Test your mettle against the MPTC Concealed Carry Qualification.
I love shooting various qualifications. It all started way back when I first saw the Air Marshal qualification posted. Since then, I've tried multiple qualifications. I find it brings a new challenge, gives me an objective standard to test myself, and is typically a lot of fun. For concealed carriers, the Massachusetts Municipal Police Training Committee has the Concealed Carry Qualification Course. It's designed for police carrying a back-up gun or off duty but is still plenty applicable for you and me.
Before we dive into this concealed carry qualification, we need to take a look at the equipment you'll need to carry it out.
The course of fire is shot at 7, 5, 3, and 1-yard ranges. Every shot fired is done from concealment, which I love. Every portion of the qualification is timed and scored which, in my opinion, is what makes this such an excellent concealed carry qualification.
Here are a few critical notes:
Here is the course of fire straight from the MPTC manual including some notes at the end you're not going to want to miss!
Distance: 7 yards
Rounds needed: 5 (x2)
Time: 15 seconds (x2)
This stage is shot in two phases from behind cover (if available). Shooters load five rounds and have a spare magazine or speed loader/speed strip loaded with an additional five rounds.
On the command to fire, the shooter will drop to a knee, draw from their holster, and fire five rounds two hands stronghold from the strong side of their cover. Reload, scan, and recover to a standing position at the "low ready" position.
On the next command to fire, the shooter will drop to a knee, draw from the holster, and fire five rounds, two hands strong hold from the support side of cover. Scan, reload, and reholster.
Shooters using revolvers are given three additional seconds to reload.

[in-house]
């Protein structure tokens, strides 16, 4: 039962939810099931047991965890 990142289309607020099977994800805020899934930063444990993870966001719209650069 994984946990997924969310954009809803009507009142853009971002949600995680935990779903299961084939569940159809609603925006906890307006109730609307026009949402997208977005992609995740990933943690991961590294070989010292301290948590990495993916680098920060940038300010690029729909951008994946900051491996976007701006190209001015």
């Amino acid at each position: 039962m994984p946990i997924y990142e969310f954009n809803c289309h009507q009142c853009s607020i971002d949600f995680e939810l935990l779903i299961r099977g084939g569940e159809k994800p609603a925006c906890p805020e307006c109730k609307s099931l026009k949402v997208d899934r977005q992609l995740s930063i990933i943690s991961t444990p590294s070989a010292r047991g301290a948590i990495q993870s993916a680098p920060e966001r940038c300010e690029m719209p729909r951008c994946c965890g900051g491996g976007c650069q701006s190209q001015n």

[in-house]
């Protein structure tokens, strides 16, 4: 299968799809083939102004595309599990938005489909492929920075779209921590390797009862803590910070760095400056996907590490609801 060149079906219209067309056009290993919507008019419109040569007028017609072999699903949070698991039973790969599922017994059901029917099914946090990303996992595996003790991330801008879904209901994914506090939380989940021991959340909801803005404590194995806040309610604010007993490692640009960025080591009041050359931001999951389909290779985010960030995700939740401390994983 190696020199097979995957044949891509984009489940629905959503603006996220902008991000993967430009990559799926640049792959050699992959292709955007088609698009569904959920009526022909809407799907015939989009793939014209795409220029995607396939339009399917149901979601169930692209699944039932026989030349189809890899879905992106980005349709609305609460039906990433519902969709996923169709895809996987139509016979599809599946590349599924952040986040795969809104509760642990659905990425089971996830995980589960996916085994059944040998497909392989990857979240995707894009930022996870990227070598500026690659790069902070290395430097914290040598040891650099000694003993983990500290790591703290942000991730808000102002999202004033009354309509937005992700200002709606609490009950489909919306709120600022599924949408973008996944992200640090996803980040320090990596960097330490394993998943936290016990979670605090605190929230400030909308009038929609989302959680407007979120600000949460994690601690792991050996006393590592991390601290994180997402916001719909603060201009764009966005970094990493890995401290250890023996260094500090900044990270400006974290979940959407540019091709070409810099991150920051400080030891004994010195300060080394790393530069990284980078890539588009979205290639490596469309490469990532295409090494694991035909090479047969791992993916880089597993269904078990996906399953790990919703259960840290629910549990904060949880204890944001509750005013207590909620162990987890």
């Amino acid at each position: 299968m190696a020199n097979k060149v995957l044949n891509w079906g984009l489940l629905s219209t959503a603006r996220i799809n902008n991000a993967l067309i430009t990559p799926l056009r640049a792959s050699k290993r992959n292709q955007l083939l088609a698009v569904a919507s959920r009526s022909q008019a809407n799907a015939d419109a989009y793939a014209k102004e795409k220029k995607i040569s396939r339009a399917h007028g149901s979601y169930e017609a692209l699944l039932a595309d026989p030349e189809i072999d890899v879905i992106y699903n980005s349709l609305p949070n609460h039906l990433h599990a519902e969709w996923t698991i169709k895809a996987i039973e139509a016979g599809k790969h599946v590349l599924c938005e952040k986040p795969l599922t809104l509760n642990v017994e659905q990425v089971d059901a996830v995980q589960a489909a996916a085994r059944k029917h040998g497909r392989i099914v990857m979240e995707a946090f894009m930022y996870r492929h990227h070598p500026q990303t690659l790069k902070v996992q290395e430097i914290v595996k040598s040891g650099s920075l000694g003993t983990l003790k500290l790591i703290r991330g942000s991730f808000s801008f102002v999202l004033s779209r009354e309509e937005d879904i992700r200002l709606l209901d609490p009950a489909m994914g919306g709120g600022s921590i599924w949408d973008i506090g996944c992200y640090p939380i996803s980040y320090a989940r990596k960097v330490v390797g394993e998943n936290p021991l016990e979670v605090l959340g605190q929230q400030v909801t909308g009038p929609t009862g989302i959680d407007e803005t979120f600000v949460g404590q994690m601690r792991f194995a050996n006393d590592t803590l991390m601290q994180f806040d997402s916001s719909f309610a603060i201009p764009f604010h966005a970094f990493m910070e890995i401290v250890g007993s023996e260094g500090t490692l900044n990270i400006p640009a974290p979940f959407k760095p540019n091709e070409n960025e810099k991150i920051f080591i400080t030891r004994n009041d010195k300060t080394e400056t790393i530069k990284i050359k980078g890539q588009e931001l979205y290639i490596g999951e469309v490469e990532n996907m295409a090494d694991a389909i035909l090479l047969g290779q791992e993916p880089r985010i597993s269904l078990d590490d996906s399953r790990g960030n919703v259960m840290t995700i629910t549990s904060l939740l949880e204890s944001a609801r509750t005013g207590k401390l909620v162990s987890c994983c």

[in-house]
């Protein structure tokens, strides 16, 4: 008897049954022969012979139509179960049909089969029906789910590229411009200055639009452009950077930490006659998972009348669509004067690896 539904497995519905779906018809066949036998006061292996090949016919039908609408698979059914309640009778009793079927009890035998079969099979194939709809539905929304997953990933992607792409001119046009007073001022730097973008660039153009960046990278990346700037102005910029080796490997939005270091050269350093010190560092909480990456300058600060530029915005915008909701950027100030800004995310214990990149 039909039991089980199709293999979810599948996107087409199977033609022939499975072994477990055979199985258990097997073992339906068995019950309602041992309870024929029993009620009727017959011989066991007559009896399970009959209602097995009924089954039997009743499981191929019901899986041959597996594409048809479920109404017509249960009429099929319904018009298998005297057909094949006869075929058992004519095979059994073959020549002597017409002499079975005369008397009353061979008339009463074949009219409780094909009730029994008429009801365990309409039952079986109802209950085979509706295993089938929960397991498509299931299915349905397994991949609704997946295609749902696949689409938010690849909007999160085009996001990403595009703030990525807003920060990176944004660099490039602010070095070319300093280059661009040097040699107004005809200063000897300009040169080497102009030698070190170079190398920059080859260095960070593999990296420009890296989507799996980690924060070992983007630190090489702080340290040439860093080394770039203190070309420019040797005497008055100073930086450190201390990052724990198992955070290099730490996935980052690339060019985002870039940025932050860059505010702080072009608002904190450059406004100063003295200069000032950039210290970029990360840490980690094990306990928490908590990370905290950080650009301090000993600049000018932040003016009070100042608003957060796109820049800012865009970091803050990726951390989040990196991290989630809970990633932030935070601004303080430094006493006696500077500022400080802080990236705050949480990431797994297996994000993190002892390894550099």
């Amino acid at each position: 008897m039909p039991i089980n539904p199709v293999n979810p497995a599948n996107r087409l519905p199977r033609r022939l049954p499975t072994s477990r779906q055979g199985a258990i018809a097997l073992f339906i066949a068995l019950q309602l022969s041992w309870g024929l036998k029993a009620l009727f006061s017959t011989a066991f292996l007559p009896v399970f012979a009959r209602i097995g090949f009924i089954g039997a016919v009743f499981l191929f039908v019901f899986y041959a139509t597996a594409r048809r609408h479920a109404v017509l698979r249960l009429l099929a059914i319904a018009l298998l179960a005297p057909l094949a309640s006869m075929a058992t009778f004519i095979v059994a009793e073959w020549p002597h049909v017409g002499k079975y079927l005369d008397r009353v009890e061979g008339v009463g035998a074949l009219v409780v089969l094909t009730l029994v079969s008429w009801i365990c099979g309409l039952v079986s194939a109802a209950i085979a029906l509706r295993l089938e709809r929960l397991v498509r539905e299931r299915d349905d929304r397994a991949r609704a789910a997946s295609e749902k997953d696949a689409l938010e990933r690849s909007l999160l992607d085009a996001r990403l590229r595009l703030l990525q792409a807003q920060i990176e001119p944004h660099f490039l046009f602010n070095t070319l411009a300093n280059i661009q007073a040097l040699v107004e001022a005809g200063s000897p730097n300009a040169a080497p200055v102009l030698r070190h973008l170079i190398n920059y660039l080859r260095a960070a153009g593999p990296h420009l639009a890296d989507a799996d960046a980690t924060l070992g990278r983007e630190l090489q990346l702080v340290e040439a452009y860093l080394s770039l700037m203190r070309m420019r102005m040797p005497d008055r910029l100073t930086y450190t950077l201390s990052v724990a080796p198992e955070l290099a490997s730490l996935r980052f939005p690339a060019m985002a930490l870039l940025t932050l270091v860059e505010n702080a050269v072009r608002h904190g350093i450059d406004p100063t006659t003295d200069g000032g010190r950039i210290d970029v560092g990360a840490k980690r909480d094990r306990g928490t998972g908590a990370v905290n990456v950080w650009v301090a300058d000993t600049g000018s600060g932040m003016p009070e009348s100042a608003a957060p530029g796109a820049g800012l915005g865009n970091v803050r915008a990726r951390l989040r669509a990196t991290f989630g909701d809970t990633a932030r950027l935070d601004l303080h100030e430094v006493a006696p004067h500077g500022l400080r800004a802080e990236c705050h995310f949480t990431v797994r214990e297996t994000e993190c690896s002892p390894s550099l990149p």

Distance: 5 yards
Rounds needed: 5 (x2)
Time: 10 seconds
This stage is shot in two phases. The shooter will start from the 3-yard line. On the command of threat, the shooter will move back to cover on the 5-yard line, drop to a knee and draw and fire five rounds, strong hand only, reload, scan, and recover to the holster.
This phase is repeated once more and shooters using revolvers are given three additional seconds to reload.
Distance: 5 yards
Rounds needed: 5 (x2)
Time: 5 seconds for each phase
This stage begins with the shooter facing away from the threat (target). On the command to fire, the shooter pivots to address the threat, draws from concealment, and fires five rounds in 5 seconds. Reload immediately and scan for additional threats.
On the second command to fire, the shooter fires five additional rounds at their target.
Distance: 3 yards
Rounds needed: 5 rounds (x2)
Time: 10 seconds for each phase
On the command of deadly threat, the shooter will draw and fire five rounds with the dominant hand only. Reload, scan, and recover to the low ready / gun ready position.
On command, the shooter will transition their weapon to their support hand. On the next deadly threat command, fire five rounds (support hand only). Scan and recover back to the holster.
Distance: 1 Yard
Rounds needed: 5 rounds